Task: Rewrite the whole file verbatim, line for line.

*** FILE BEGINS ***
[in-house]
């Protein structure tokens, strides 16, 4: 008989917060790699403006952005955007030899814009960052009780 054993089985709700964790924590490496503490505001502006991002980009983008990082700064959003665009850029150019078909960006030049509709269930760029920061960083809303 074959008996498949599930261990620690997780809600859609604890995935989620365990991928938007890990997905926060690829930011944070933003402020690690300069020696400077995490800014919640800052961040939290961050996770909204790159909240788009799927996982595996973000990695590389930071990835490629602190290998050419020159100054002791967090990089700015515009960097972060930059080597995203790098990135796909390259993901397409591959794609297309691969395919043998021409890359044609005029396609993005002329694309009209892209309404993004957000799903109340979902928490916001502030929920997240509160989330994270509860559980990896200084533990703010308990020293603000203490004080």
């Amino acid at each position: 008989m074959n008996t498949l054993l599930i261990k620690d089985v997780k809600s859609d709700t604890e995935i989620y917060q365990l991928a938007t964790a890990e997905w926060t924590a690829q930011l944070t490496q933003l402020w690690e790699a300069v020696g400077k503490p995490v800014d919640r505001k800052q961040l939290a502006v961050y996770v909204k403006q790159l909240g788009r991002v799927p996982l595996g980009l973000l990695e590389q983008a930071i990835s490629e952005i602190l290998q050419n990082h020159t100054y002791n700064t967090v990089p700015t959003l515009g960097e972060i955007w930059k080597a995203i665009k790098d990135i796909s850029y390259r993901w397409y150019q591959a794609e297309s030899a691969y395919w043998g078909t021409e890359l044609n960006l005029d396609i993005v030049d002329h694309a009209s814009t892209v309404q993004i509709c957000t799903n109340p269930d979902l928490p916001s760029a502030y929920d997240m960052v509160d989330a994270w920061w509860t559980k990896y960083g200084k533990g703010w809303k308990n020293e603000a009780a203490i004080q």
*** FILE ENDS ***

[in-house]
């Protein structure tokens, strides 16, 4: 008989917060790699403006952005955007030899814009960052009780 054993089985709700964790924590490496503490505001502006991002980009983008990082700064959003665009850029150019078909960006030049509709269930760029920061960083809303 074959008996498949599930261990620690997780809600859609604890995935989620365990991928938007890990997905926060690829930011944070933003402020690690300069020696400077995490800014919640800052961040939290961050996770909204790159909240788009799927996982595996973000990695590389930071990835490629602190290998050419020159100054002791967090990089700015515009960097972060930059080597995203790098990135796909390259993901397409591959794609297309691969395919043998021409890359044609005029396609993005002329694309009209892209309404993004957000799903109340979902928490916001502030929920997240509160989330994270509860559980990896200084533990703010308990020293603000203490004080």
């Amino acid at each position: 008989m074959n008996t498949l054993l599930i261990k620690d089985v997780k809600s859609d709700t604890e995935i989620y917060q365990l991928a938007t964790a890990e997905w926060t924590a690829q930011l944070t490496q933003l402020w690690e790699a300069v020696g400077k503490p995490v800014d919640r505001k800052q961040l939290a502006v961050y996770v909204k403006q790159l909240g788009r991002v799927p996982l595996g980009l973000l990695e590389q983008a930071i990835s490629e952005i602190l290998q050419n990082h020159t100054y002791n700064t967090v990089p700015t959003l515009g960097e972060i955007w930059k080597a995203i665009k790098d990135i796909s850029y390259r993901w397409y150019q591959a794609e297309s030899a691969y395919w043998g078909t021409e890359l044609n960006l005029d396609i993005v030049d002329h694309a009209s814009t892209v309404q993004i509709c957000t799903n109340p269930d979902l928490p916001s760029a502030y929920d997240m960052v509160d989330a994270w920061w509860t559980k990896y960083g200084k533990g703010w809303k308990n020293e603000a009780a203490i004080q």